Paths to Literacy

for students who are blind or visually impaired

Sources of Free Braille Books

Teacher reading braille book with young boy

There are a number of different sources of free braille books available in the United States and Canada.  In addition to the list below, there are numerous libraries and other sources through teachers of students with visual impairments or related organizations.  Check with the National Library Service for the Blind and Physically Handicapped (NLS) or with your state library for the blind.

For tips on introducing tactile books to infants, toddlers, and young children, see: Tactile Books for Young Children by Dr. Holly Cooper.

 

American Action Fund for Blind Children

American Action Fund logo

 

This program provides children who are blind with a free braille book every month from a popular children’s reading series.  Click here to fill out the online application.

 

 

Braille Institute:  Braille Special Collection

Dots for Tots

This braille literacy program from the Braille Institute provides children's books free of charge.  Any child in the United States or Canada who is visually impaired is eligible to receive up to 12 free books per year from the Special Collection. VI teachers or educators may also subscribe to our Special Collection.

 

Braille Tales Print/Braille Book Program

Boy with bookThis program is a partnership between APH (American Printing House for the Blind) and Dolly Parton's Imagination Library.  Participating families receive six free print/braille books per year up to the child’s 6th birthday. To be eligible for the program:

  • The parent or the child must meet the definition of blindness.
  • The child must be age 5 or under.
  • Both the parent and the child must reside in the U.S. or its outlying areas.

Click here to fill out the application online.

 

 

National Braille Press:  Read Books! ProgramReadBooks logo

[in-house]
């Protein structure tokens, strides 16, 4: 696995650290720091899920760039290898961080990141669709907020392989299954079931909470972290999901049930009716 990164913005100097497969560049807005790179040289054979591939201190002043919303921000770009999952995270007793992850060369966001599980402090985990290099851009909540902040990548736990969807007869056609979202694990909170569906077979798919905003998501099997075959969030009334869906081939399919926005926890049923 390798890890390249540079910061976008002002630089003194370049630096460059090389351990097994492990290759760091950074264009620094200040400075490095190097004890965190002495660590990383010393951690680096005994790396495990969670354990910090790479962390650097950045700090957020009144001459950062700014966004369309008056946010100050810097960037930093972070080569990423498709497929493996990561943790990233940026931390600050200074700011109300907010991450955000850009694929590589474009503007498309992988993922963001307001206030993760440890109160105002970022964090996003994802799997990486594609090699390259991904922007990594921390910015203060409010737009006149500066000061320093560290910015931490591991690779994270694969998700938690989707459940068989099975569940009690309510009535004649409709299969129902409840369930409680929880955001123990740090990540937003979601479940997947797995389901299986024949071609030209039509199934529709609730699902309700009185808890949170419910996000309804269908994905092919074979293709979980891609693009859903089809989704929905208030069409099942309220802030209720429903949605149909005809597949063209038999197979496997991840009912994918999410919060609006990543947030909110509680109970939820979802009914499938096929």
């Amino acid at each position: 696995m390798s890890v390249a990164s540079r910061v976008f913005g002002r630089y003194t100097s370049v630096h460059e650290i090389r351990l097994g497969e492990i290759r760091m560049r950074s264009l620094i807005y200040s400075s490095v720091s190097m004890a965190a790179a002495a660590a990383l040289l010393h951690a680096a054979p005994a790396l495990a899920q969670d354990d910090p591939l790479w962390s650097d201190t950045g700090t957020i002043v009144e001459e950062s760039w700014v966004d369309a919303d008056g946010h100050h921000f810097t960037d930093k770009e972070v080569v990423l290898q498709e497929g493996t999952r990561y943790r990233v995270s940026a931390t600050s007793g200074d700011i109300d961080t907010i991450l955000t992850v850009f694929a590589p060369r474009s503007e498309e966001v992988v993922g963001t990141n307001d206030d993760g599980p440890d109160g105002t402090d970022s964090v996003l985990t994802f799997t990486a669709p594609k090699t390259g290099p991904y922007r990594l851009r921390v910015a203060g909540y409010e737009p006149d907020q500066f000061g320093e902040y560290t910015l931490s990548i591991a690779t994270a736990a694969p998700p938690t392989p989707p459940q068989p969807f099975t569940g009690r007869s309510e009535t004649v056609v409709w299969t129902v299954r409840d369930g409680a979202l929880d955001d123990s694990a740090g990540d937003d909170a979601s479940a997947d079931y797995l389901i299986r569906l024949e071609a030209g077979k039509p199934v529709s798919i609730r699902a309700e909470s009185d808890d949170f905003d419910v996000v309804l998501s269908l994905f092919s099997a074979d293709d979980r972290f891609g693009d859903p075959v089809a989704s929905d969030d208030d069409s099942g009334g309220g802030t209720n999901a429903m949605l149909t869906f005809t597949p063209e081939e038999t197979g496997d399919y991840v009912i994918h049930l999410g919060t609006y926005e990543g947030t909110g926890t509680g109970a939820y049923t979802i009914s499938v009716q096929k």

National Braille Press distributes braille book bags to families with children, ages birth to seven, who are blind and visually impaired, across the U.S. and Canada. The distribution process is a collaborative effort with educators and early intervention professionals. In addition to the free print/braille books for different age levels, the bag includes information about braille for parents and families, as well as some tactile materials.

 

National Federation of the Blind (NFB):  Braille Reading Pals Club

NFB_logo

The Braille Reading Pals Club is an early literacy program designed to foster positive attitudes about braille for children and their families.  It promotes a love of reading by encouraging parents to read daily with their child who is blind or visually impaired.  Club members receive a print-braille book, an eNewsletter for families, braille activity sheets, and more!

 

 

Oakmont Visual Aids Workshop

Oakmont logoHandmade braille and tactile books are created by a group of volunteers and made available free of charge to people worldwide who are working with children who are blind or visually impaired.  Their products include:

Few or many?

  • basic braille
  • readiness books
  • games
  • math study aids

 

 

 

 

Seedlings Book Angel Program

Seedlings logo

Children in the United States and Canada who are blind can received up to two free braille books per year.  Click here for the online application.

 

 

 

 

ShareBraille.org

Sharebraille.org is a free service of the National Federation of the Blind (NFB) designed to provide an outlet for organizations and people who are blind to offer surplus braille books to others who may enjoy them.

Xavier Society for the Blind

Xavier Society for the Blind provides braille, audio and large print spiritual and religious materials (mostly Catholic, but not strictly) at no cost to clients worldwide in order for them to learn about, develop and practice their Faith.  

Pinterest collage of free braille books


 

 

Comments

Reading to a blind autistic child

Posted by Angelina mullings

Posted on September 16, 2016
Updated on: January 2, 2019

Previous comments for Sources of Free Braille Books

Charlotte Cushman commented on August 26, 2016

We're so glad to hear that you're interested in helping her to communicate more fully!  You may want to start by creating books about topics that she is especially interested in.  Here are some ideas of activities that might be motivating to her:

By choosing things that she is interested in that relate to her own experience, she may be motivated to communicate.  In addition the language will be more meaningful to her, since it will relate to her experience and interests.

Good luck!

Charlotte

Angelina mullings commented on August 26, 2016

Angelina is 6 has a big imagination my goal is to get her to talk in full sentances and maybe answer back as she is spoken to i believe reading will help her.